ONE of Britain’s biggest home builders has apologised after complaints were made alleging that waste material from a Helensburgh building site has been “dumped” in a local nature reserve.

Persimmon Homes said it was “sorry for any concern caused” after complaints were made to Argyll and Bute Council and Scotland’s environmental watchdog.

A public meeting in the town heard claims that around a thousand tonnes of waste material had been found in the town’s Duchess Wood, next door to where Persimmon is building 76 new family homes on the site of the former Dobbies garden centre on Rhu Road Higher.

The company says the material is the result of “tree clearance and relocation of tree mulch”.

Helensburgh resident Stewart Campbell, who until last month was the chairman of the Friends of Duchess Wood (FODW), gave his account of the incident at a meeting of Helensburgh Community Council.

Mr Campbell revealed details of what he found when he gave a presentation on the Friends’ recent work.

He told the public meeting: “I saw what appeared to be a construction vehicle operating in the wood.

“I saw a lot of material from Persimmon’s site. We don’t know the extent of the environmental damage but it’s just awful that Persimmon could think this would be a good idea in a local nature reserve.”

Mr Campbell said the Friends had raised their concerns with Argyll and Bute Council and the Scottish Environment Protection Agency (SEPA).

A council spokesman told the Advertiser: “We are aware of this issue and an investigation is ongoing in conjunction with SEPA.”

A SEPA spokeswoman added: “SEPA received an anonymous complaint on December 4, 2018 about unauthorised deposit of waste on land at Duchess Wood, Helensburgh.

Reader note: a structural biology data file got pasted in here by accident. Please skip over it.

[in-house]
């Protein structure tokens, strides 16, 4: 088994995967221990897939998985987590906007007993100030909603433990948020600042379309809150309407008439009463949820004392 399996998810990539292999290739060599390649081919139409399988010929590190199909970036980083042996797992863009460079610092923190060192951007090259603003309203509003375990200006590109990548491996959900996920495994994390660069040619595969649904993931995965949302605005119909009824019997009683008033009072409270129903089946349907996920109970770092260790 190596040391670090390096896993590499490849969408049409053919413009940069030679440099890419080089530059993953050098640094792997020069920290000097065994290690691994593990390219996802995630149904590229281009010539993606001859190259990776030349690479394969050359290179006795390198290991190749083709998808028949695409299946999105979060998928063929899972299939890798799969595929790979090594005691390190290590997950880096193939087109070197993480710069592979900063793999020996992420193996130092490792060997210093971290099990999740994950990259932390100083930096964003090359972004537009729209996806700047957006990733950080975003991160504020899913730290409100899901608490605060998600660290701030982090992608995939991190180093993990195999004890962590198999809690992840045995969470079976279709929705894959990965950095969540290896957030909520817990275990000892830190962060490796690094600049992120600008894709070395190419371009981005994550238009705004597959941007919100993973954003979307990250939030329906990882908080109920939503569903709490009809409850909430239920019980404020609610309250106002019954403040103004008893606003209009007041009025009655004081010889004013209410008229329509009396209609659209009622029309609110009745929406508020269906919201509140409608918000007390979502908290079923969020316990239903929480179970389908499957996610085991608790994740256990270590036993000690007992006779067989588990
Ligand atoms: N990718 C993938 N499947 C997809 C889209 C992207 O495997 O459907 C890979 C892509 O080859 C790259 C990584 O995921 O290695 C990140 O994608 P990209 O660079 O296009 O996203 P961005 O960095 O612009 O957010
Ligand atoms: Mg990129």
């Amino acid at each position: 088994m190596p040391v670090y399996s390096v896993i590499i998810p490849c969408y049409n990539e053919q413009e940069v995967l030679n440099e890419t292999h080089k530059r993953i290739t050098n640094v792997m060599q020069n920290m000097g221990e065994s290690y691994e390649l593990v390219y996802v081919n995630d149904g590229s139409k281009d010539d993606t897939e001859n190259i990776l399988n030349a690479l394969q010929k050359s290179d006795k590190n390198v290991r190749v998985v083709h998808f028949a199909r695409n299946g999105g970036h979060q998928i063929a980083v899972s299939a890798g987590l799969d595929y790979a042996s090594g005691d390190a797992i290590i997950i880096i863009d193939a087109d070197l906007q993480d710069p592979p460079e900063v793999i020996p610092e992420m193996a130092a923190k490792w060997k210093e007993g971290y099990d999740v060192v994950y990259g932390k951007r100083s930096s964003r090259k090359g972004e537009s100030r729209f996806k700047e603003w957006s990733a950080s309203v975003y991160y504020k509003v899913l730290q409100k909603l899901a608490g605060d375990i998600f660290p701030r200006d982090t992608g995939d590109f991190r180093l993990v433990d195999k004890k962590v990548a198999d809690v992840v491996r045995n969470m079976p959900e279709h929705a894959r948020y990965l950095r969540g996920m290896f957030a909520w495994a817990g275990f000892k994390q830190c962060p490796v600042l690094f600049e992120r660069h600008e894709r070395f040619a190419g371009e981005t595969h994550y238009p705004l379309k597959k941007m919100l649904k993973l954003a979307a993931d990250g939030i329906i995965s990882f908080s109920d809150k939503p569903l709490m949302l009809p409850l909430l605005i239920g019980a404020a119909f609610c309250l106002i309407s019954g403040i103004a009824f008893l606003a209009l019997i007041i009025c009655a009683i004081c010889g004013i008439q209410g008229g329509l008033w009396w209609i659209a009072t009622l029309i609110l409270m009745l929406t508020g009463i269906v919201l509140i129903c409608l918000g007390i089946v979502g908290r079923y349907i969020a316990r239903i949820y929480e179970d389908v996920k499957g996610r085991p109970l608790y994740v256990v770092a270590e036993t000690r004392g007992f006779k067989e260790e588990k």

“SEPA officers have attended the site and are investigating the matter.

“Every day SEPA works to protect and enhance Scotland’s environment and we are clear that compliance is non-negotiable.”

Matt Offord, who took over from Mr Campbell as the Friends’ chairman in December, said: “The Friends of Duchess Wood alerted Argyll and Bute Council to the apparent dumping of spoil from the Persimmon site into the Duchess Wood Local Nature Reserve (LNR), adjacent to the south-east boundary of the Persimmon site.

“The Friends have raised this as an enforcement complaint with Argyll and Bute Council.

“We are very concerned about this ‘dumping’ and its potential impact on the local nature reserve and hope to be involved in further discussions over the resolution of this matter.”

Doug Law, managing director of Persimmon Homes West Scotland, said: “We apologise for any concern that tree clearance and relocation of the tree mulch has caused and I would like to reassure residents that this will be dealt with as soon as possible.

“Clearance of the trees was in accordance with our planning consent and we have met with the local authority on site to discuss our approach to resolve this issue.”

Argyll and Bute Council’s planning committee gave permission in December 2017 for a development of family homes on the site, despite objections from more than 80 Helensburgh residents and the town’s community council.

The company is advertising properties at the development – named ‘Duchess Gait’ – for sale from £113,694.

Persimmon’s website describes Helensburgh as “a desirable place to live” which is “set against the beautiful natural backdrop of Duchess Wood”.